So what of the idea of a 'female Doctor', while we're on the subject? Well personally I'm not a fan - it seems like an unnecessary gesture of tokenism to transgender an established male character for no reason other than wanting to create a strong main character that happens to be female. Such a character can be introduced into the show anyway (indeed in Romana it already potentially exists, and there have been others). The idea of changing the main character's gender in that way just feels to me like the ultimate embodiment of male-prism tokenism, especially when there has not yet been a male actor cast as the Doctor who happens to be black (or asian, or whatever). We shouldn't be casting a 'Woman Doctor', or a 'Black Doctor', in my opinion - we should be casting the established character of the Doctor, as described (which is, and always has been male - although previously largely 'asexual' in an 'alien' way, it's often referred to, and part of the way the character has operated specifically within the plot-lines) as the best actor available for the kind of character that is required of that incarnation, regardless of their ethnic origin. (On a personal note, while there are many great actors around of various origins, if the next regeneration happened to involve something like having to draw on some random image from the Tardis data-banks to construct a new face for some reason, which then ended up looking exactly like Micky Smtih (actor Noel Clarke) I for one would be overjoyed!)

For me, 'tokenism' is as bad as any other kind of disregard for genuine diversity. We shouldn't be having scripts that describe characters sexually but do it 'both ways', and we shouldn't be making male characters female for no apparent plot-based reason (or for any contrived to make it doable plot-based reason), and we shouldn't be having characters described as 'black' for no real plot reason other than an attempt to not have an all-white cast. These all seem like 'White Man's Script' attempts to 'token' their way into not being seen as racist or sexist, no matter how well intentioned they may be. It's the underlying mindset that needs to change, in the entertainment industry as in wider society.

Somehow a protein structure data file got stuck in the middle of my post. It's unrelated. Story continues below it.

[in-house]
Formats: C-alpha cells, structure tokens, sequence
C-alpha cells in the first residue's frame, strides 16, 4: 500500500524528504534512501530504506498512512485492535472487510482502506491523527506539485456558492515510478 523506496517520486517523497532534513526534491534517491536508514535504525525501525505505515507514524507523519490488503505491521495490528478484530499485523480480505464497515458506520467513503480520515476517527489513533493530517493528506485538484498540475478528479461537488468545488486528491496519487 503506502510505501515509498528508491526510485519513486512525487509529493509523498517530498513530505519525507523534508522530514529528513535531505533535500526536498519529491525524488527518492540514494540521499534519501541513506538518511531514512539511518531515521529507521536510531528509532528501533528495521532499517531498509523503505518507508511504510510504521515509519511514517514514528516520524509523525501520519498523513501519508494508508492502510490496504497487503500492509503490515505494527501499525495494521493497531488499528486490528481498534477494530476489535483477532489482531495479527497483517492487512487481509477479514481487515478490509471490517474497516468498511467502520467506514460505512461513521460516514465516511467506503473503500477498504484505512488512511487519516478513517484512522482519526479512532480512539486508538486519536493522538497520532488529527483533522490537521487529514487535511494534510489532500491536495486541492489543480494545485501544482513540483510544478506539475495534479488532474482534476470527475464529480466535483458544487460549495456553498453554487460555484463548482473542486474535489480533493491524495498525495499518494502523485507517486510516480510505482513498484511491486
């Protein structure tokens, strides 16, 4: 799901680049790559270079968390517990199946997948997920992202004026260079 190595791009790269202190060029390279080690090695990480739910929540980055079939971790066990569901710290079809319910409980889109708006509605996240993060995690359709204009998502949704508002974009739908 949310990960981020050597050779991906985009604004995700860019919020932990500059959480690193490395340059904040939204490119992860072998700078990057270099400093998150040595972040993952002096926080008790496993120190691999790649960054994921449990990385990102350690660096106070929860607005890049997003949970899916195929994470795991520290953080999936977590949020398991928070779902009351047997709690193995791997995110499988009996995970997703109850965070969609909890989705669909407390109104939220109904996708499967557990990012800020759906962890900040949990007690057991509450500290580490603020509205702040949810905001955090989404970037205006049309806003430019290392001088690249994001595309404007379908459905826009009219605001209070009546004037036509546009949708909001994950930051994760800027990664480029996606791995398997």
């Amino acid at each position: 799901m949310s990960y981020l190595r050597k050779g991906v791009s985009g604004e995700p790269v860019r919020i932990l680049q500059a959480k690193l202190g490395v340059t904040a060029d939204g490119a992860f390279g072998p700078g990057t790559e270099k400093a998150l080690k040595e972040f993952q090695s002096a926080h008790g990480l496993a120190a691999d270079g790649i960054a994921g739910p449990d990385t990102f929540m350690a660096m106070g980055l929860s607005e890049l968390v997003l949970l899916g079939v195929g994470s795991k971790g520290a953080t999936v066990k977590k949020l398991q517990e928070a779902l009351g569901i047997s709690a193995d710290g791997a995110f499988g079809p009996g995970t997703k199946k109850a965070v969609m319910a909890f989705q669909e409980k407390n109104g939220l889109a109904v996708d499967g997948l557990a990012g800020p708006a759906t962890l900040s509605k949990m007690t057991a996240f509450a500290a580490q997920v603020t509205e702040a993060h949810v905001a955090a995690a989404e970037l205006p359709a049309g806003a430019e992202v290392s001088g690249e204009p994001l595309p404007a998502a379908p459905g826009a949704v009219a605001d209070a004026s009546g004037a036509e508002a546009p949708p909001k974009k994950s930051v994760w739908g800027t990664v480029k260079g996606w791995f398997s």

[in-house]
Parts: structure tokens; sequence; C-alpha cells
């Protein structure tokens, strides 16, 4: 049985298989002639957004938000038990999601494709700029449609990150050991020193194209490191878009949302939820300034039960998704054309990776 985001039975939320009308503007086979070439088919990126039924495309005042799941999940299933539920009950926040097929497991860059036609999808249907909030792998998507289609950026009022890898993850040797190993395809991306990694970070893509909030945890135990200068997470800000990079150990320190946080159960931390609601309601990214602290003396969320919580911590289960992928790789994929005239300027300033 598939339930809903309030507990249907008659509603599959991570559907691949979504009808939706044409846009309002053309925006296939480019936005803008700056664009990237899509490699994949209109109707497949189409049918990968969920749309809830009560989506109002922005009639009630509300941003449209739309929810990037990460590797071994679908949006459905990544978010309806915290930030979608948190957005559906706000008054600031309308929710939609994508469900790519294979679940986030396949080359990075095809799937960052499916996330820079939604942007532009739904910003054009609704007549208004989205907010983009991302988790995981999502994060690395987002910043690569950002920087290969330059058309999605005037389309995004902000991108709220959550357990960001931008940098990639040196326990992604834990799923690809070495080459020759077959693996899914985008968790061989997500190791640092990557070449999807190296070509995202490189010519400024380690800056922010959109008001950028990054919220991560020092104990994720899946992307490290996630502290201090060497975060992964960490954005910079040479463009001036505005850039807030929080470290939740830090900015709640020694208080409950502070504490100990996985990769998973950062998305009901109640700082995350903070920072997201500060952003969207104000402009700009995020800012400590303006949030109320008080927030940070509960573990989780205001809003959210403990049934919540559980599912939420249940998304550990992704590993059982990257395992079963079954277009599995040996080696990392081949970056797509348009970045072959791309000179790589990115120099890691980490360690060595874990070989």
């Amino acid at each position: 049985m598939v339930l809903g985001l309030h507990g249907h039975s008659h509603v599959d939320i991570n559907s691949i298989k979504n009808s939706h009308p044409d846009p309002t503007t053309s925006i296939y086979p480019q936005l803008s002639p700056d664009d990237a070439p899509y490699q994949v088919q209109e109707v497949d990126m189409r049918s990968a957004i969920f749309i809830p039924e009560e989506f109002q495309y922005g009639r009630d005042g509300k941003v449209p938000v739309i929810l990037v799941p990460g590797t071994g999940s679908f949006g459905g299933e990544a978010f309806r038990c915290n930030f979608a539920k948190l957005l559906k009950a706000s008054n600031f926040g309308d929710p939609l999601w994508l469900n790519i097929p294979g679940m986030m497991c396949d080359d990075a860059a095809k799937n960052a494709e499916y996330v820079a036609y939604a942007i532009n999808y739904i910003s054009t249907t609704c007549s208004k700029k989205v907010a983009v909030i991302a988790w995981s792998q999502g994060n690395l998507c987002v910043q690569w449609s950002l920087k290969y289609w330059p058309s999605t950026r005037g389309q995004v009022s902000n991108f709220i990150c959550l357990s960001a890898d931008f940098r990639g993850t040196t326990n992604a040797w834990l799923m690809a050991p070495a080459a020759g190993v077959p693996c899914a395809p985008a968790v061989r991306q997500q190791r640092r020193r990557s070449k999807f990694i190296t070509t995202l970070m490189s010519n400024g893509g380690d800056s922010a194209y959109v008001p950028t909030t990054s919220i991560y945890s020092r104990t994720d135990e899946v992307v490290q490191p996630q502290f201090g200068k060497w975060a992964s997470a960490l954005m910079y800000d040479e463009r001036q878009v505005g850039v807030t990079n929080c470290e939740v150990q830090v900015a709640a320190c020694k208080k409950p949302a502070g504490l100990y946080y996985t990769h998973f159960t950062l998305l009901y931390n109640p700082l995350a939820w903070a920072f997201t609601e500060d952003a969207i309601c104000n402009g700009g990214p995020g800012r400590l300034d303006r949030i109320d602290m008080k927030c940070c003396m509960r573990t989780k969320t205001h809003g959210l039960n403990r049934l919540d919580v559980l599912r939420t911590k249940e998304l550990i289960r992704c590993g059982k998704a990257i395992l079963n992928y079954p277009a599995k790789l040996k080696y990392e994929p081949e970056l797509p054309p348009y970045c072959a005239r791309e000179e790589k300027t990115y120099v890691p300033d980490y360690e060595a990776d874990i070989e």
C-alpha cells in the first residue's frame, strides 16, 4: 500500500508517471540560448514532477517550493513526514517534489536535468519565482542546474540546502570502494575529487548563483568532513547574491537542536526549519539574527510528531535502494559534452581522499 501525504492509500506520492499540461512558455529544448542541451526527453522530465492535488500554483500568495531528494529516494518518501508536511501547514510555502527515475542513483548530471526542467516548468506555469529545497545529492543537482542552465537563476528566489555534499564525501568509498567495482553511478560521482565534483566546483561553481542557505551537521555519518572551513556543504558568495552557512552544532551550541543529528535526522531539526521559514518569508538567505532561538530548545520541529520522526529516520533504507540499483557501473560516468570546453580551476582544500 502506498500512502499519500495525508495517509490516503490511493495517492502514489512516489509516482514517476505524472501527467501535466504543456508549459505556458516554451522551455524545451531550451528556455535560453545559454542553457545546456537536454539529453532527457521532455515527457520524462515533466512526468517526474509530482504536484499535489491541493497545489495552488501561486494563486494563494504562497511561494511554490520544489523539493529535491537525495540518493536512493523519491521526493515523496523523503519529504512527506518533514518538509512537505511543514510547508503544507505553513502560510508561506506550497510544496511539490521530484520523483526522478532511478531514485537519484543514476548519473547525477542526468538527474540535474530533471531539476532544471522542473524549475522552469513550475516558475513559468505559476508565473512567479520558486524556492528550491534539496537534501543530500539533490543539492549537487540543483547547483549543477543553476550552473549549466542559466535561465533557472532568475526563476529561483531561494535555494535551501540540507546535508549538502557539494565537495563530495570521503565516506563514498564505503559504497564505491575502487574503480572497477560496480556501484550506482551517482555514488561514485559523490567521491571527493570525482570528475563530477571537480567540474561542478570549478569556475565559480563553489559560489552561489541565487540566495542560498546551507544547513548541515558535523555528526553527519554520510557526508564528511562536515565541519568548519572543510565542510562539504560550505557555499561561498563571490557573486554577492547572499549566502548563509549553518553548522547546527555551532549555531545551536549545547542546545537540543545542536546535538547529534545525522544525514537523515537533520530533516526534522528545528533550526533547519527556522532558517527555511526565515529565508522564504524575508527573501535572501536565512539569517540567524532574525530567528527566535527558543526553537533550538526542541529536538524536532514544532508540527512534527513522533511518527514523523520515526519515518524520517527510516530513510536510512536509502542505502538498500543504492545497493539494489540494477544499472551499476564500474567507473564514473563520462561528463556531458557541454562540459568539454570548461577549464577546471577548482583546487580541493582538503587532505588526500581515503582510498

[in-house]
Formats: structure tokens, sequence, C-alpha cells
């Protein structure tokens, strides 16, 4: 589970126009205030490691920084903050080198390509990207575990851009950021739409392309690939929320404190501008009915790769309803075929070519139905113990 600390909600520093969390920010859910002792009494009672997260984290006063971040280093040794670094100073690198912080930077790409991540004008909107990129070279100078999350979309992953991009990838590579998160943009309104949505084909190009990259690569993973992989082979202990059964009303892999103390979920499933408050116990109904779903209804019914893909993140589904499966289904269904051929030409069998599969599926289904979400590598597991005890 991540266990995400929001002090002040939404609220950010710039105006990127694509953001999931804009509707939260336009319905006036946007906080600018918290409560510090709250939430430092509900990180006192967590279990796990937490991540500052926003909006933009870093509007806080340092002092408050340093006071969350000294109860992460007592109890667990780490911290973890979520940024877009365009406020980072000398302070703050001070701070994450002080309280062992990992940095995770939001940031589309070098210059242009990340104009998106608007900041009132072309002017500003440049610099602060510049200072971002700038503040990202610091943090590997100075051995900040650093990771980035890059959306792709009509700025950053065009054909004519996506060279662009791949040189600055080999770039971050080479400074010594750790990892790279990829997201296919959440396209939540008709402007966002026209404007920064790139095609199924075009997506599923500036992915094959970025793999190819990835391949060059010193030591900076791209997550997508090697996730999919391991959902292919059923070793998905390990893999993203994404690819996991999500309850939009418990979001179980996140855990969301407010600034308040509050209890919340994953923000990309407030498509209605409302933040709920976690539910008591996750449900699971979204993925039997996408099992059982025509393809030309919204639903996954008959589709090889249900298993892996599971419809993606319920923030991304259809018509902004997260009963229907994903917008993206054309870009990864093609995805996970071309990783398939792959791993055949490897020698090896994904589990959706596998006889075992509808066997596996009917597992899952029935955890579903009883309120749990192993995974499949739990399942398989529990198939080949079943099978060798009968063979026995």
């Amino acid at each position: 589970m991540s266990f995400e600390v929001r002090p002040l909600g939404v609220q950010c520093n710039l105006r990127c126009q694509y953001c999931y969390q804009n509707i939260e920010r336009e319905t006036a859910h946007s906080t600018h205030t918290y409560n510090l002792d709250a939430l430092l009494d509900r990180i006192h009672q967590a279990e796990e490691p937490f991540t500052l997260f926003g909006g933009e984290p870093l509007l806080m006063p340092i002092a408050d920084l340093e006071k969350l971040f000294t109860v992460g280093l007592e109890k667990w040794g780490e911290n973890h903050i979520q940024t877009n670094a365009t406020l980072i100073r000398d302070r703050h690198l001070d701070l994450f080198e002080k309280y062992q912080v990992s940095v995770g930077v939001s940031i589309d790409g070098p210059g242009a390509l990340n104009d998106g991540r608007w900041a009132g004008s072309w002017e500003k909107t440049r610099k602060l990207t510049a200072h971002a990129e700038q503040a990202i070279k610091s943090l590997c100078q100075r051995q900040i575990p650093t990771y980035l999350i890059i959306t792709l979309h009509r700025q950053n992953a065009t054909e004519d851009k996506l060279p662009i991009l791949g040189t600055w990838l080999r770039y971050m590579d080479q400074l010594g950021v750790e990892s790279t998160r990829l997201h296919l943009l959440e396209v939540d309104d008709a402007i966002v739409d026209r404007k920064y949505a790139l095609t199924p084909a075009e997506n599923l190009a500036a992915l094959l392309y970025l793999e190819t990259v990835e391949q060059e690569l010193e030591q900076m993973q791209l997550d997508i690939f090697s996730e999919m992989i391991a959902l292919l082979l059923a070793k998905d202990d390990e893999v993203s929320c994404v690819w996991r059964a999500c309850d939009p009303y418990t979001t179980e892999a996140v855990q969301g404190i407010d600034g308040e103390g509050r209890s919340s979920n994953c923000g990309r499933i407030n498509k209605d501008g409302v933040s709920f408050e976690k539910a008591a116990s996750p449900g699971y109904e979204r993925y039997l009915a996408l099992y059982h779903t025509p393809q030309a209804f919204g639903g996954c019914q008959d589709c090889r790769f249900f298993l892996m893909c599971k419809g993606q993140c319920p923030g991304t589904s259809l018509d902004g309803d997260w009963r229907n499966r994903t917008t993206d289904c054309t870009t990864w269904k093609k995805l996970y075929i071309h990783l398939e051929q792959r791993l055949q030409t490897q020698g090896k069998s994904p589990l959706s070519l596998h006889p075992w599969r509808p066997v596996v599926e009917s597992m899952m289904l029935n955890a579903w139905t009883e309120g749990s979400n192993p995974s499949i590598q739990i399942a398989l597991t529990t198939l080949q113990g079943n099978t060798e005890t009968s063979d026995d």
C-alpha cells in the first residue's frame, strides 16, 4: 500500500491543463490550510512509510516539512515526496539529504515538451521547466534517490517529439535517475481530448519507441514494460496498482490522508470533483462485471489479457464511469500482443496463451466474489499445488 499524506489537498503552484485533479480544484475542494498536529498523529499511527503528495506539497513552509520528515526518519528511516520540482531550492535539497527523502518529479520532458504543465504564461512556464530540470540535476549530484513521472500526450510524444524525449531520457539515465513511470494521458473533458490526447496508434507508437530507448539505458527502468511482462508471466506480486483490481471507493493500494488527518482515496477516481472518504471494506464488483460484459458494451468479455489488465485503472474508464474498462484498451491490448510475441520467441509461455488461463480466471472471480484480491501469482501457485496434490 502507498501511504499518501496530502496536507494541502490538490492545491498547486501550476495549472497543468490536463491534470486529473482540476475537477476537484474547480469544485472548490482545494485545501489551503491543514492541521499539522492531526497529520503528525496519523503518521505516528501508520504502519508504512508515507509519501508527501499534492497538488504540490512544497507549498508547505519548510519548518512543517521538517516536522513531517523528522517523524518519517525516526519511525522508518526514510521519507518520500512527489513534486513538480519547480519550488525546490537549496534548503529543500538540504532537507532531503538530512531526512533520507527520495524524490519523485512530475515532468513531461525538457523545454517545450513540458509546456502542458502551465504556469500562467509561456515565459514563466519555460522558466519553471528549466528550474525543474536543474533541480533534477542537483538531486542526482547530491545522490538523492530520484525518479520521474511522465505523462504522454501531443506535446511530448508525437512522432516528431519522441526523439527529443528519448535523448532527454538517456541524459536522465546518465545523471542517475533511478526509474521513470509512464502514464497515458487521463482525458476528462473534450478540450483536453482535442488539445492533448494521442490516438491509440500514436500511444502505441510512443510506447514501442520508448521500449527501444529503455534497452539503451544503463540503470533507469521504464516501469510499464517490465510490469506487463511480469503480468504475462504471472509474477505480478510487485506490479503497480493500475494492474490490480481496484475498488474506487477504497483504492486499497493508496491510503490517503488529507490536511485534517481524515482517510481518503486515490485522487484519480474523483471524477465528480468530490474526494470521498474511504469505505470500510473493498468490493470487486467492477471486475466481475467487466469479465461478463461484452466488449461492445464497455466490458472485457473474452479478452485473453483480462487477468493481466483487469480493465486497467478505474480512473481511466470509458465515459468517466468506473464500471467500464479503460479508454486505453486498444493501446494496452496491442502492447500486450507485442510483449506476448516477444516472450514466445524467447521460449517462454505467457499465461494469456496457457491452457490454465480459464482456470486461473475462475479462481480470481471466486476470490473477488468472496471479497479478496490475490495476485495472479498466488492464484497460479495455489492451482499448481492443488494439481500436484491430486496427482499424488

It all comes back to an idea that I have previously discussed - the idea of the concept of 'normality'. My point is this - the problem is that the whole thing is still all too often essentially being seen from the starting point of a 'white man' being 'normal', and a character with just a genuine character description of what that character is like, with anything else requiring additional description to specify which 'not normal' kind of character it is (and therefore which 'not normal' kind of person is required to play the role). It is the assumption in scripting that a black man has to be listed as 'black', and a woman has to be listed according to attractiveness attributes rather than actual characteristics of personality, and so on. Even when it is being 'reversed', as in the sexualisation of male characters, it all stems from the same basic root - the idea of the white male character being the assumed starting point, and everything else needing to be specified accordingly. That is what we have to get away from, because that creates the set of unconscious biases that see black actors only given specifically 'black roles', and women (and also then sometimes men by way of 'balance') being cast primarily according to their looks when they get out of the shower (note - none of the people in film and TV land ever seem to get wrinkly skin in water - strange that, innit!). It underpins the general set of attitudes that makes all that soaking and sex, and consequent casting for suitability for such scenes, seem somehow so essential to the presentation of plot. Much of the industry is getting equality and diversity wrong at the moment for much of the time - it's not about having 'black characters' or 'strong female characters', but about the underlying attitudes and assumptions that seem all too often to dictate how 'non-normal', 'non-white-men' are treated from the conception of the script through the casting process and into the final presentation on screen.

And so finally a thought about those all-white Oscars. Has that happened because the committee are actually consciously 'racist'? I would say almost certainly not. I would suggest it's a combination not only of their unconscious biases, but in the unconscious biases and attitudes of the whole industry, and the way in which non-white characters and actors are being used. Are the best actors really white, or are the best characters being cast with white actors, and being assumed to be white because they haven't specified otherwise. And I'm going to throw out one final thought about diversity in awards in general (as much as I think such awards are primarily a load of nonsense anyway, and no real indication of 'quality'). Why do we always need to have separate 'Best Male Actor' and 'Best Female Actor' awards? Are they not all just 'Actors'? Can they not compete with one another equally? If they can't, what does that really say about the underlying attitudes with which 'female characters' are being written and cast?